For billions of people, social media is a way of life. While a social media presence may allow you to stay connected with friends and families, this social norm can be detrimental if you are pursuing a personal injury case. When you put your life “out there” the chance of information being found and used against you by the other party heavily increases opening the opportunity for your own words to be twisted, taken out of context, and used against you.
In general, the best advice is to avoid posting anything on social media while pursuing a personal injury case. Even when you believe it to be innocent and irrelevant to your case.
Below are some tips to help you keep your social media profiles protected while amid a personal injury case:
1. Revealing your physical capabilities
If you file a personal injury claim, you are stating you suffered specific injuries. Posting photos of yourself on social media could cause major harm to your case. For example, if have stated you sustained a back or leg injury due to an accident, and then post a picture or video while your case is active (even if it was taken before your injury) of yourself rock climbing, the defense attorney or the insurance company may point to these images as evidence that you either weren’t as seriously injured as you claim or that you have recovered from your injury.
2. Contradicting your testimony
You may use social media strictly to stay in contact and connect with friends and family members, which at times may include confiding in these people about your injuries. Unfortunately, you may end up saying something seemingly innocent that could contradict your allegations or testimony in your pending case.
The best practice is to completely avoid talking about your injuries, accident, case, and attorney to anyone on social media. Regardless of the circumstance surrounding the conversation. You should also ask you’re your trusted family and friends to refrain from talking, commenting, or publicly questioning you about your case.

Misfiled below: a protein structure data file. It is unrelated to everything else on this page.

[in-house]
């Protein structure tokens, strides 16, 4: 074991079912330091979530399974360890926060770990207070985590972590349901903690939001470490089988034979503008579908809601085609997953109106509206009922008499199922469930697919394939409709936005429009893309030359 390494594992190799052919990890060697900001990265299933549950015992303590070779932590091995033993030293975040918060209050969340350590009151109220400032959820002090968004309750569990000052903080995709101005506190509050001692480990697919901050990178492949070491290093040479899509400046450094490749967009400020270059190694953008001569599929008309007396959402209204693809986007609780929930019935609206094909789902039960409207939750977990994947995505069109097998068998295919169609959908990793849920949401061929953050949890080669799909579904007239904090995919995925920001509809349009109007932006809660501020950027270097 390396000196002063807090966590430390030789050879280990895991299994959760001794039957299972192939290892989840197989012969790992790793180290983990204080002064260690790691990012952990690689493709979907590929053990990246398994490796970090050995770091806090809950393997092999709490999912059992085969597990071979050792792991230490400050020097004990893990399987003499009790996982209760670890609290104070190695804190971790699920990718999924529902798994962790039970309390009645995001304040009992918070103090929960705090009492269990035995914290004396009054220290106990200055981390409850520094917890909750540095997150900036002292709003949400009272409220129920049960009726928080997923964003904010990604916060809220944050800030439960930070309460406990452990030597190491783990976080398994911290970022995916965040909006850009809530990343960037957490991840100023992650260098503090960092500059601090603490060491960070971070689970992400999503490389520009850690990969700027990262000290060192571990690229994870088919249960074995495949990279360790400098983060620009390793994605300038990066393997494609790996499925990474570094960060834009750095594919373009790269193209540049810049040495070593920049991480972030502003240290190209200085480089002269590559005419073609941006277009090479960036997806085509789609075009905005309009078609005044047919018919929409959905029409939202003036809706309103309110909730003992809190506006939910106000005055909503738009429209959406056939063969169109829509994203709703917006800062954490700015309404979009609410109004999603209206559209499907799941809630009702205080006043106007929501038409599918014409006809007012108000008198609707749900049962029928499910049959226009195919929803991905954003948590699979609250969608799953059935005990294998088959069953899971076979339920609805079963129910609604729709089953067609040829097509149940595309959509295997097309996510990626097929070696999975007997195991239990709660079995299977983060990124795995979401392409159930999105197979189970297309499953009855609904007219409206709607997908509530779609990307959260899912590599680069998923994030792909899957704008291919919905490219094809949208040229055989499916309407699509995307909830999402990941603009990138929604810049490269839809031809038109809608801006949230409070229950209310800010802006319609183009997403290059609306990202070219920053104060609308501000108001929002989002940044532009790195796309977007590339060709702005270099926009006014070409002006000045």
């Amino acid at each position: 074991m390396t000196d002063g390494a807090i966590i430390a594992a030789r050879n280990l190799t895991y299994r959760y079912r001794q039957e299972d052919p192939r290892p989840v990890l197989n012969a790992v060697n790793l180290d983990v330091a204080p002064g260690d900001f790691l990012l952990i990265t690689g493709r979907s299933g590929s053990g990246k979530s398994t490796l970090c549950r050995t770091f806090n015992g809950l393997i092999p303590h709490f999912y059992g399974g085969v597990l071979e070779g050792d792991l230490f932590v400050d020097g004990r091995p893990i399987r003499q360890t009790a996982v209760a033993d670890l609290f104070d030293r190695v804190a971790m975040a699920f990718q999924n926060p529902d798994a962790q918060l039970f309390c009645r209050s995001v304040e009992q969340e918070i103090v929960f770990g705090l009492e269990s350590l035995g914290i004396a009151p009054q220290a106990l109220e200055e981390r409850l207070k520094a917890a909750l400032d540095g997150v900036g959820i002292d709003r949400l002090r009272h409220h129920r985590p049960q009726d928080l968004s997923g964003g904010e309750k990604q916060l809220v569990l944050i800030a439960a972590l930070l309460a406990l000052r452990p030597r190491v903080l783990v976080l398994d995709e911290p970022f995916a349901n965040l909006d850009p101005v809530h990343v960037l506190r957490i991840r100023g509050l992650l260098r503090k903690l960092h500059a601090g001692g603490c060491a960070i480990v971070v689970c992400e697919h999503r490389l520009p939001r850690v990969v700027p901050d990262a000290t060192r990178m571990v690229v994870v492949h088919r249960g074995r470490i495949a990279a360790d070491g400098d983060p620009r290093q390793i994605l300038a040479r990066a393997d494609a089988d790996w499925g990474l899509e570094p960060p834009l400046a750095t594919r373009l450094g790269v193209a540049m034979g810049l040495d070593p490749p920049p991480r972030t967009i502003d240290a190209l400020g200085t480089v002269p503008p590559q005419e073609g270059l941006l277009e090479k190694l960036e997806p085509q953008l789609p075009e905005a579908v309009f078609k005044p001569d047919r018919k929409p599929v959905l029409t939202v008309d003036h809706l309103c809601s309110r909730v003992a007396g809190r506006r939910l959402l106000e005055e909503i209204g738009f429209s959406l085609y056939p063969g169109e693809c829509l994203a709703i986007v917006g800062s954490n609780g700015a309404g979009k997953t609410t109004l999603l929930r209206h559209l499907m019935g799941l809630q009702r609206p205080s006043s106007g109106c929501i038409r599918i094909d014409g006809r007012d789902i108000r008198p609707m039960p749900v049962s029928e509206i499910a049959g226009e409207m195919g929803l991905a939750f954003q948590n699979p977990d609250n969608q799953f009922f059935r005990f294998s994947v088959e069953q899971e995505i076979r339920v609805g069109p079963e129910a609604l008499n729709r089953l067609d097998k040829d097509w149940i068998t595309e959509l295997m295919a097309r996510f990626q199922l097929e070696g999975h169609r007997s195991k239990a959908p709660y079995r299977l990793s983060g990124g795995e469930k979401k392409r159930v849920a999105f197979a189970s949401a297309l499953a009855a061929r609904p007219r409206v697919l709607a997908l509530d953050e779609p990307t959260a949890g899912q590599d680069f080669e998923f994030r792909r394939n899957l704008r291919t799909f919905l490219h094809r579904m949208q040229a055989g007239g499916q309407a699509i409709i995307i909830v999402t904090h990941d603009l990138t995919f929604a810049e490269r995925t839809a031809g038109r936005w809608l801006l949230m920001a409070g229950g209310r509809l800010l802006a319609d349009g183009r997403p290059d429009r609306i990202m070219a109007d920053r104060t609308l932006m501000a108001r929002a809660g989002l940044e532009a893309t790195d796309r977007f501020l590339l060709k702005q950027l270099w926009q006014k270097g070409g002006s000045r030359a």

3. Not keeping your accounts PRIVATE!
If you aren’t in a position or simply don’t want to cut yourself completely off from social media during a personal injury claim, you should strongly consider changing the privacy settings on all your accounts to private. This will limit strangers and others who may be seeking information to discredit you from viewing your profile. If possible, ask your trusted connections to avoid sharing your posts as well. Keep in mind, even private social media posts or messages could be subject to subpoena from the defense and used against you in your personal injury case.
4. Accepting new followers or friends you don’t know
You have been injured and someone could be keeping tabs on your activity. When facing a personal injury claim, avoid connecting with new people. Especially, someone you don’t know. Believe it or not, these new connections could be investigators hired by the defense attorney or insurance company looking for any evidence posted by you to use the information found against you.
5. What could a potentially harmful post look like on Snapchat, Twitter, Instagram, Facebook, or Tiktok?
- Posts talking about details of the accident
- Post talking negatively about the defendant, insurance company, or police officers involved
- Post talking about developments in your case. Even when it feels like a small victory.
- Any photos or videos of you being active, traveling, or out on the town. If you stated that you have suffered injuries that limit your daily activities and physical capabilities, now is not the time to show the world that you’re pushing yourself to the limit.
This is by no means an exhaustive list. Even posting something that you believe helps your case can invite a harmful response from social media trolls or another ill-willed party.
Are social media posts admissible in court in the state of Pennsylvania?
On March 15, 2018, the Pennsylvania Superior Court held that social media posts must be authenticated if they are going to be introduced as evidence in criminal cases. In Commonwealth v. Mangel, a three-judge panel affirmed a decision made by an Erie County trial judge, ruling that social media posts are not admissible in criminal cases unless additional evidence can prove that the defendant is the person who wrote the social media post. In a nutshell, yes, there are ways your social media accounts can be brought into the courtroom. At Kwartler Manus, LLC, we offer client-focused and results-driven representation to personal injury victims. Our firm is determined to build a strong case on your behalf and to hold the negligent party accountable for their actions. Let our personal injury attorneys in Philadelphia fight for you.